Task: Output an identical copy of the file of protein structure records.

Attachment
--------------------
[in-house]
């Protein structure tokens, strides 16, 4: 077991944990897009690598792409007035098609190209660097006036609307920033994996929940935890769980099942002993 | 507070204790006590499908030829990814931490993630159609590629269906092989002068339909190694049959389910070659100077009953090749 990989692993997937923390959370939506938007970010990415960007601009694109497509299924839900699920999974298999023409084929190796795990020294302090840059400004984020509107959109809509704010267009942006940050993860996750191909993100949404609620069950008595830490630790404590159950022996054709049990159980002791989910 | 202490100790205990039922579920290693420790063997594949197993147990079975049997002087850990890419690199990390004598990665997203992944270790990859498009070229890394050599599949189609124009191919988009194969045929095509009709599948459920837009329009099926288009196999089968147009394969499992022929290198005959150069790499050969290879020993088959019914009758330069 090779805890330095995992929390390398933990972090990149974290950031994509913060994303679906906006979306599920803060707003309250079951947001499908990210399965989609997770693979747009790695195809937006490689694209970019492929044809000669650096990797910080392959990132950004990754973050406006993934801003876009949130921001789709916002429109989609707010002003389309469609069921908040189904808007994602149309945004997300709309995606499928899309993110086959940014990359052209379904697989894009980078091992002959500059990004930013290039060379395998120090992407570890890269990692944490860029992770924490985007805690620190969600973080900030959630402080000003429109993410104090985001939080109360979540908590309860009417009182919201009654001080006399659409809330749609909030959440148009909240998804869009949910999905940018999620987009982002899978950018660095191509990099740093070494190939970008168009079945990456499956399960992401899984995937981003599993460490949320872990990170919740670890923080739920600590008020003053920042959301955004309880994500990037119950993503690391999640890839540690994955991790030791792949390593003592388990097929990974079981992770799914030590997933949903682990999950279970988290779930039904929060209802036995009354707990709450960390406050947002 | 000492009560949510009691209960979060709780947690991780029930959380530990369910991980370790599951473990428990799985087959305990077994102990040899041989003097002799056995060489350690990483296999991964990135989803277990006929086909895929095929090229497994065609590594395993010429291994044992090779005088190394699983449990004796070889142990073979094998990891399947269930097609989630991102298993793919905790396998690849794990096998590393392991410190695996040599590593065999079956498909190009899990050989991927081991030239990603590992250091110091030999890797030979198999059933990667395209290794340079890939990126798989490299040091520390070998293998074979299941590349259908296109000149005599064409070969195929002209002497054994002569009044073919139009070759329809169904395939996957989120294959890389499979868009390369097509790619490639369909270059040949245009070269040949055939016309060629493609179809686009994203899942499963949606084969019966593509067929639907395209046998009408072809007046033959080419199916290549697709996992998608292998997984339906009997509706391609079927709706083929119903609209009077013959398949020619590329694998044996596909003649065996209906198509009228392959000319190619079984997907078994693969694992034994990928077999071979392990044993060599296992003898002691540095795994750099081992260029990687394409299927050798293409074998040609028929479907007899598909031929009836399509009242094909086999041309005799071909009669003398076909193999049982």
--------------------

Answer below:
[in-house]
């Protein structure tokens, strides 16, 4: 077991944990897009690598792409007035098609190209660097006036609307920033994996929940935890769980099942002993 | 507070204790006590499908030829990814931490993630159609590629269906092989002068339909190694049959389910070659100077009953090749 990989692993997937923390959370939506938007970010990415960007601009694109497509299924839900699920999974298999023409084929190796795990020294302090840059400004984020509107959109809509704010267009942006940050993860996750191909993100949404609620069950008595830490630790404590159950022996054709049990159980002791989910 | 202490100790205990039922579920290693420790063997594949197993147990079975049997002087850990890419690199990390004598990665997203992944270790990859498009070229890394050599599949189609124009191919988009194969045929095509009709599948459920837009329009099926288009196999089968147009394969499992022929290198005959150069790499050969290879020993088959019914009758330069 090779805890330095995992929390390398933990972090990149974290950031994509913060994303679906906006979306599920803060707003309250079951947001499908990210399965989609997770693979747009790695195809937006490689694209970019492929044809000669650096990797910080392959990132950004990754973050406006993934801003876009949130921001789709916002429109989609707010002003389309469609069921908040189904808007994602149309945004997300709309995606499928899309993110086959940014990359052209379904697989894009980078091992002959500059990004930013290039060379395998120090992407570890890269990692944490860029992770924490985007805690620190969600973080900030959630402080000003429109993410104090985001939080109360979540908590309860009417009182919201009654001080006399659409809330749609909030959440148009909240998804869009949910999905940018999620987009982002899978950018660095191509990099740093070494190939970008168009079945990456499956399960992401899984995937981003599993460490949320872990990170919740670890923080739920600590008020003053920042959301955004309880994500990037119950993503690391999640890839540690994955991790030791792949390593003592388990097929990974079981992770799914030590997933949903682990999950279970988290779930039904929060209802036995009354707990709450960390406050947002 | 000492009560949510009691209960979060709780947690991780029930959380530990369910991980370790599951473990428990799985087959305990077994102990040899041989003097002799056995060489350690990483296999991964990135989803277990006929086909895929095929090229497994065609590594395993010429291994044992090779005088190394699983449990004796070889142990073979094998990891399947269930097609989630991102298993793919905790396998690849794990096998590393392991410190695996040599590593065999079956498909190009899990050989991927081991030239990603590992250091110091030999890797030979198999059933990667395209290794340079890939990126798989490299040091520390070998293998074979299941590349259908296109000149005599064409070969195929002209002497054994002569009044073919139009070759329809169904395939996957989120294959890389499979868009390369097509790619490639369909270059040949245009070269040949055939016309060629493609179809686009994203899942499963949606084969019966593509067929639907395209046998009408072809007046033959080419199916290549697709996992998608292998997984339906009997509706391609079927709706083929119903609209009077013959398949020619590329694998044996596909003649065996209906198509009228392959000319190619079984997907078994693969694992034994990928077999071979392990044993060599296992003898002691540095795994750099081992260029990687394409299927050798293409074998040609028929479907007899598909031929009836399509009242094909086999041309005799071909009669003398076909193999049982």